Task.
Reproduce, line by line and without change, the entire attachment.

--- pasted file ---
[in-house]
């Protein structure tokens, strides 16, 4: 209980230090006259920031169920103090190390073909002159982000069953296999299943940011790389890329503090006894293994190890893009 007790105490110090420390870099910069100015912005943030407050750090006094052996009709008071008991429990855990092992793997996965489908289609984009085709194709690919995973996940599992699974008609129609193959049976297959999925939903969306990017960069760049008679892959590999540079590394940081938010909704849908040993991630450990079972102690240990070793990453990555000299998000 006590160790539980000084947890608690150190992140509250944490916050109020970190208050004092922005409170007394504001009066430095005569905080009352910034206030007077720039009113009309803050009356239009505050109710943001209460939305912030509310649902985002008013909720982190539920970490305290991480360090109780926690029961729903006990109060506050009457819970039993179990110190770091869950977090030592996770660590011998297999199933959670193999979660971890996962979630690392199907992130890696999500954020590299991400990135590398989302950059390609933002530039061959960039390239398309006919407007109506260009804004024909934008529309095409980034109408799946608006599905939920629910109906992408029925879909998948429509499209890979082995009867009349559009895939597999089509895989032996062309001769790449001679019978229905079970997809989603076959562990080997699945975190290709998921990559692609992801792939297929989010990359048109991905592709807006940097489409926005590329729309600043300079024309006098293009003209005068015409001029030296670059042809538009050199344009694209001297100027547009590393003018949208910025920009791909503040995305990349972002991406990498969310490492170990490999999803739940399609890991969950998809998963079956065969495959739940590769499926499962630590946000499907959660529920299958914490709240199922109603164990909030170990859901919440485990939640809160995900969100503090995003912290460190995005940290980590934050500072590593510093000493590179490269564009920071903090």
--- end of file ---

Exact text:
[in-house]
């Protein structure tokens, strides 16, 4: 209980230090006259920031169920103090190390073909002159982000069953296999299943940011790389890329503090006894293994190890893009 007790105490110090420390870099910069100015912005943030407050750090006094052996009709008071008991429990855990092992793997996965489908289609984009085709194709690919995973996940599992699974008609129609193959049976297959999925939903969306990017960069760049008679892959590999540079590394940081938010909704849908040993991630450990079972102690240990070793990453990555000299998000 006590160790539980000084947890608690150190992140509250944490916050109020970190208050004092922005409170007394504001009066430095005569905080009352910034206030007077720039009113009309803050009356239009505050109710943001209460939305912030509310649902985002008013909720982190539920970490305290991480360090109780926690029961729903006990109060506050009457819970039993179990110190770091869950977090030592996770660590011998297999199933959670193999979660971890996962979630690392199907992130890696999500954020590299991400990135590398989302950059390609933002530039061959960039390239398309006919407007109506260009804004024909934008529309095409980034109408799946608006599905939920629910109906992408029925879909998948429509499209890979082995009867009349559009895939597999089509895989032996062309001769790449001679019978229905079970997809989603076959562990080997699945975190290709998921990559692609992801792939297929989010990359048109991905592709807006940097489409926005590329729309600043300079024309006098293009003209005068015409001029030296670059042809538009050199344009694209001297100027547009590393003018949208910025920009791909503040995305990349972002991406990498969310490492170990490999999803739940399609890991969950998809998963079956065969495959739940590769499926499962630590946000499907959660529920299958914490709240199922109603164990909030170990859901919440485990939640809160995900969100503090995003912290460190995005940290980590934050500072590593510093000493590179490269564009920071903090």